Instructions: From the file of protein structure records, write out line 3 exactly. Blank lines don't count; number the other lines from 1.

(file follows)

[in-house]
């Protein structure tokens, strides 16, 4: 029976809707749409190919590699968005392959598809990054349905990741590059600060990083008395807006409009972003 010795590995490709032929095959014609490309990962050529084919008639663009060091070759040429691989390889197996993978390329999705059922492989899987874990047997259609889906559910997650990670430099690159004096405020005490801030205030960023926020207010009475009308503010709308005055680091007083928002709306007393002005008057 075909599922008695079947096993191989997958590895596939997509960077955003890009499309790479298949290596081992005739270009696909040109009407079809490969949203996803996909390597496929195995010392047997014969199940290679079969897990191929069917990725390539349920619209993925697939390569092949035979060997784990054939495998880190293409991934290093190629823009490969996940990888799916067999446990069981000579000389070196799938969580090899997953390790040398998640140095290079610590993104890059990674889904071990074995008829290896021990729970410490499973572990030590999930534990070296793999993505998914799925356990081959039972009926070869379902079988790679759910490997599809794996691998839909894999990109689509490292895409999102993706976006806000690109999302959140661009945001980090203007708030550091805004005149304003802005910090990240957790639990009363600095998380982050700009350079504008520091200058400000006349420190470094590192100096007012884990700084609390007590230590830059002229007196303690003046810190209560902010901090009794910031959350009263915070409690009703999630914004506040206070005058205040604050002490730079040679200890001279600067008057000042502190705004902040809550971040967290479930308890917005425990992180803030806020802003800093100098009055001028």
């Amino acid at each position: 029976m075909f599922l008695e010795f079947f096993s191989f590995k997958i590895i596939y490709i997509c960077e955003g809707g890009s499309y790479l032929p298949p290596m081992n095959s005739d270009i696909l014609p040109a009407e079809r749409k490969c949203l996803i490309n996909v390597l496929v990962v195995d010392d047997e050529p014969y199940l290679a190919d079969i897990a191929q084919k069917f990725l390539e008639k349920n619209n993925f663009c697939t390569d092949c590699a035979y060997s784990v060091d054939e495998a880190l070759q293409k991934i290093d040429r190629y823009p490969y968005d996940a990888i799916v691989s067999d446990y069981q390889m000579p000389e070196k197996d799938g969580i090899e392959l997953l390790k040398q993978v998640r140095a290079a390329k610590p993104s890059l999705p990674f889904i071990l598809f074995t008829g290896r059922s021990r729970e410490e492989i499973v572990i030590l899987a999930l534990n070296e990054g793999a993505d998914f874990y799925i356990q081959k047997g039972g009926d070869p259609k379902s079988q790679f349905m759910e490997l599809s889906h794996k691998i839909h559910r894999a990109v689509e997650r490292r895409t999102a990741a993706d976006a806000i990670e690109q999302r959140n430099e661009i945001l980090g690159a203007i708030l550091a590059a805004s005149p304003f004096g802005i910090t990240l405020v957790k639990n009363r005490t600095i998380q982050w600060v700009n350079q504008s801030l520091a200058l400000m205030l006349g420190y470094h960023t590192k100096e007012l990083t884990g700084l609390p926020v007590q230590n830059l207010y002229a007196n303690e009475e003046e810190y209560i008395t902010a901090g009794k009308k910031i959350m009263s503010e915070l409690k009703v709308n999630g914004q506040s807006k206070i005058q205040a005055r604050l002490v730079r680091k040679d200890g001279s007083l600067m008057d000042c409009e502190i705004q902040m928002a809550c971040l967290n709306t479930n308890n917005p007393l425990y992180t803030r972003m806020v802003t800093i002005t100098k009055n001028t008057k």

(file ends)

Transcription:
């Amino acid at each position: 029976m075909f599922l008695e010795f079947f096993s191989f590995k997958i590895i596939y490709i997509c960077e955003g809707g890009s499309y790479l032929p298949p290596m081992n095959s005739d270009i696909l014609p040109a009407e079809r749409k490969c949203l996803i490309n996909v390597l496929v990962v195995d010392d047997e050529p014969y199940l290679a190919d079969i897990a191929q084919k069917f990725l390539e008639k349920n619209n993925f663009c697939t390569d092949c590699a035979y060997s784990v060091d054939e495998a880190l070759q293409k991934i290093d040429r190629y823009p490969y968005d996940a990888i799916v691989s067999d446990y069981q390889m000579p000389e070196k197996d799938g969580i090899e392959l997953l390790k040398q993978v998640r140095a290079a390329k610590p993104s890059l999705p990674f889904i071990l598809f074995t008829g290896r059922s021990r729970e410490e492989i499973v572990i030590l899987a999930l534990n070296e990054g793999a993505d998914f874990y799925i356990q081959k047997g039972g009926d070869p259609k379902s079988q790679f349905m759910e490997l599809s889906h794996k691998i839909h559910r894999a990109v689509e997650r490292r895409t999102a990741a993706d976006a806000i990670e690109q999302r959140n430099e661009i945001l980090g690159a203007i708030l550091a590059a805004s005149p304003f004096g802005i910090t990240l405020v957790k639990n009363r005490t600095i998380q982050w600060v700009n350079q504008s801030l520091a200058l400000m205030l006349g420190y470094h960023t590192k100096e007012l990083t884990g700084l609390p926020v007590q230590n830059l207010y002229a007196n303690e009475e003046e810190y209560i008395t902010a901090g009794k009308k910031i959350m009263s503010e915070l409690k009703v709308n999630g914004q506040s807006k206070i005058q205040a005055r604050l002490v730079r680091k040679d200890g001279s007083l600067m008057d000042c409009e502190i705004q902040m928002a809550c971040l967290n709306t479930n308890n917005p007393l425990y992180t803030r972003m806020v802003t800093i002005t100098k009055n001028t008057k």